+ A re-feed meal or day should be when the athlete eats above maintenance level in calories, so in a calorie surplus. It’s recommended to keep calorie intake on these days to roughly 1.5-2 times what the normal caloric intake is set at. For example, if the athlete is eating 2000kcals per day for fat loss, don’t go above 4000kcals for a re-feed.
+ The re-feed should be kept to one 24 hour period and then normal dieting continues. A re-feed can occur between every 3 days right up to once only every 14 days. Guidelines for this are: –
- – 20%+ body fat levels – no re-feeds required
- – 10-20% body fat levels – once every 7-14 days
- – Sub 10% body fat levels – every 3-7 days
+ This isn’t an excuse to eat extra calories from all junk food – it should be a continuation of the normal diet, but just more of it.
+ It can be a good idea to weight train on this day too, as all that extra energy can help go towards muscle building and recovery.
Protein intake is one of the most heavily research topics, and is a subject of much discussion in relation to physique athletes, as it is well known that getting this element right can produce great benefits. As we’ve established, retention of LBM is a key factor during prep, and adequate protein is essential in aiding this. It is also the key driver in supporting the growth of LBM. Research has shown that for leaner individuals, protein requirements will be higher too. On top of this, we know these athletes will be undertaking a combination of training styles, such as resistance training, cardiovascular training, again increasing the demand for more protein.
It’s safe to say protein intake for these athletes is an all time high. This high protein intake is necessary to ensure that a positive nitrogen balance is consistently achieved, with studies showing this is a key factor in retaining LBM.
The latest research on protein requirements for these athletes shows 2.3-3.1g/kg of LBM is highly effective for bodybuilding. It should also be noted that a high protein diet needs to remain a balanced one, as low fat and carbs can be detrimental to the athlete too.
Carbohydrate levels should always be personalized to the individual, and usually make up the remaining calories when ideal protein and fat intake has been calculated. Many physique athletes find that a high carbohydrate diet can greatly benefit them during a prep. Low carb and ketogenic diets can and have been used by competitors, but performance markers appear to improve (or remain) when carbohydrates are given priority in the diet.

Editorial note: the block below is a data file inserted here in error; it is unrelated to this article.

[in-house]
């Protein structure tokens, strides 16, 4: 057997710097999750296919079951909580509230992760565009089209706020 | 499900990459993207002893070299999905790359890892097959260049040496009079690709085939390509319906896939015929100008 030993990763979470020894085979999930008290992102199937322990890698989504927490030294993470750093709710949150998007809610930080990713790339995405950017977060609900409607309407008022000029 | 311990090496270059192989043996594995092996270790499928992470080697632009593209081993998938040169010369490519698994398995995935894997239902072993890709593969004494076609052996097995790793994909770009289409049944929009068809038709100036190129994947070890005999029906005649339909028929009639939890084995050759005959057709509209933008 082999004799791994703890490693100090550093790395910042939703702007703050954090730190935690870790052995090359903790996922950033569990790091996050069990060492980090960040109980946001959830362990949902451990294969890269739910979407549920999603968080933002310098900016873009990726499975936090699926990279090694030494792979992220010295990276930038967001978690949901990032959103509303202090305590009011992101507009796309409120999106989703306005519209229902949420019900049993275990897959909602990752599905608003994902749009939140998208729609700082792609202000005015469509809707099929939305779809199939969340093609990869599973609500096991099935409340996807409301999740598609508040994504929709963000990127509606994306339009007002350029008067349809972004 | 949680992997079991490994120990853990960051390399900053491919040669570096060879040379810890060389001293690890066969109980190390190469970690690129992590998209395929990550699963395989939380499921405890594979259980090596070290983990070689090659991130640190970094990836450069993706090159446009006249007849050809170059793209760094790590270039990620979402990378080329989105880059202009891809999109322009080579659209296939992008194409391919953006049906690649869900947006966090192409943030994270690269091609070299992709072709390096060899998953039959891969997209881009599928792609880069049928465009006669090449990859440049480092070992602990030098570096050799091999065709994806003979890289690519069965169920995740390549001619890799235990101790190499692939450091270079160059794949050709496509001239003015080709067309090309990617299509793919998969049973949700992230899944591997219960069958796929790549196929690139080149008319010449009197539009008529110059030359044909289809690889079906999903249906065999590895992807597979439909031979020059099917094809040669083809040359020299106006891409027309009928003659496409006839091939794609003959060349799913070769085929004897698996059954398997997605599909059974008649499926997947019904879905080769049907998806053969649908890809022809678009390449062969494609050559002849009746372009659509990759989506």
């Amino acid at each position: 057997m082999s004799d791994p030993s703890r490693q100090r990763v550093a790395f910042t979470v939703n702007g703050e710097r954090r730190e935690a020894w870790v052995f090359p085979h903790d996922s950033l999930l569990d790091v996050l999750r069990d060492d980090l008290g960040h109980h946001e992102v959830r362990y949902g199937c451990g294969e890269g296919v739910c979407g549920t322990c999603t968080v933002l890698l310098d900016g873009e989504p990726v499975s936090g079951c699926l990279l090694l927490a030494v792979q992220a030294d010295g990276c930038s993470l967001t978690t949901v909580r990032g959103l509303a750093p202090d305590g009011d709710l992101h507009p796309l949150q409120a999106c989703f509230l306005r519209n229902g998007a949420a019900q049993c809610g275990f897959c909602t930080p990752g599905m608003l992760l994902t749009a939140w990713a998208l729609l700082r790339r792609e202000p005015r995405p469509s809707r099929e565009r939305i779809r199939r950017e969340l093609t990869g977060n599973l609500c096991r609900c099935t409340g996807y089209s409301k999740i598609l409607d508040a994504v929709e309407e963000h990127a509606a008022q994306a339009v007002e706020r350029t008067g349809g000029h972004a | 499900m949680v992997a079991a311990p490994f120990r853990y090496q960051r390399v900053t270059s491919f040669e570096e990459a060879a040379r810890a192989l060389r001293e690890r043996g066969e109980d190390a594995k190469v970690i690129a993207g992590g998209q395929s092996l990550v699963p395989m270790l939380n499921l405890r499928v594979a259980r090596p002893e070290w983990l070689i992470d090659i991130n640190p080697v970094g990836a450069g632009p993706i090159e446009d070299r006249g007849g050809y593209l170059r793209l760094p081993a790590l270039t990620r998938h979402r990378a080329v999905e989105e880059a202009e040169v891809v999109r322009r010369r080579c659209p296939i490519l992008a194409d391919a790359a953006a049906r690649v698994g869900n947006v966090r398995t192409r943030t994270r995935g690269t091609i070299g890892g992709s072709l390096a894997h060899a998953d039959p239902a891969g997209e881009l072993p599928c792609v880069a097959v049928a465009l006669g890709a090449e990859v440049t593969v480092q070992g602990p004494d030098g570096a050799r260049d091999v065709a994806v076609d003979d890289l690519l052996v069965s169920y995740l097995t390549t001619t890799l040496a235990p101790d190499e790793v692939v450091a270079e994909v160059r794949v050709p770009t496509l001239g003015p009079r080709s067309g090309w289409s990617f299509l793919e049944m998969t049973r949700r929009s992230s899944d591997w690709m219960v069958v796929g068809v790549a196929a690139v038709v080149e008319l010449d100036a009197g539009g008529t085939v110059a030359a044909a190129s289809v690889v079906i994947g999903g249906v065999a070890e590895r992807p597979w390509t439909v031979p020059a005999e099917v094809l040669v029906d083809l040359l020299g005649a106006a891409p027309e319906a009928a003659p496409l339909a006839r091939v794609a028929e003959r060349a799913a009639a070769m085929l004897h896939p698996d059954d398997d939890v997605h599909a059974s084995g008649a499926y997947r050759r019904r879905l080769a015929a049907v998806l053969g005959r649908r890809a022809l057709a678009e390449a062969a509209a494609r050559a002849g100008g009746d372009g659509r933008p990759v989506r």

Resistance training along with cardiovascular exercise primarily runs on glycogen as main fuel source. Having ample amounts of carbohydrates, and thus glucose in the diet, ensures performance markers are kept high and glycogen levels remain topped up. Research has also shown that a drop in performance can also lead to loss of LBM.
We can also see hormonal and metabolic advantages with keeping carbohydrates in the diet. Studies have shown that once an athlete is ready for their competition, increasing carbs by even 25-50g pre-show can reduce any negative hormonal and metabolic adaptations occurring from the intensive diet. This is due to the high volume of exercise, low calorie intake and low levels of body fat that are commonly seen at this stage of the diet, potentially leading to a cascade of negative effects and greater loss of LBM.
We know that fat plays an important role in the diet, yet for physique athletes this seems to be the most ignored macronutrient during prep. Many athletes in an attempt to reduce calories, will drop fat levels to unhealthy levels and neglect a balanced diet in the process.
A moderate intake of fats is important in these athletes’ diets, as fat influences anabolic hormone concentrations which improve health and retain LBM. Furthermore, saturated fat appears to be best at this. However, studies have shown that overall body fat percentage and calorie restriction is the largest factor at play on hormonal output.
A healthy intake of fat should be set around 20-30% of the total caloric intake, but due to the demands of lower calorie diets as well as an increased need for protein and carbohydrates, intake for these athletes is commonly 15-20%. Of course the ratio of carb : fat is highly individual. The factors influencing this include muscle fibre composition, diet, age, personal preferences, training, glycogen levels and genetics.
The recommendations above are therefore starting points only.
Next Article: Meal and Nutrient timing for a physique athlete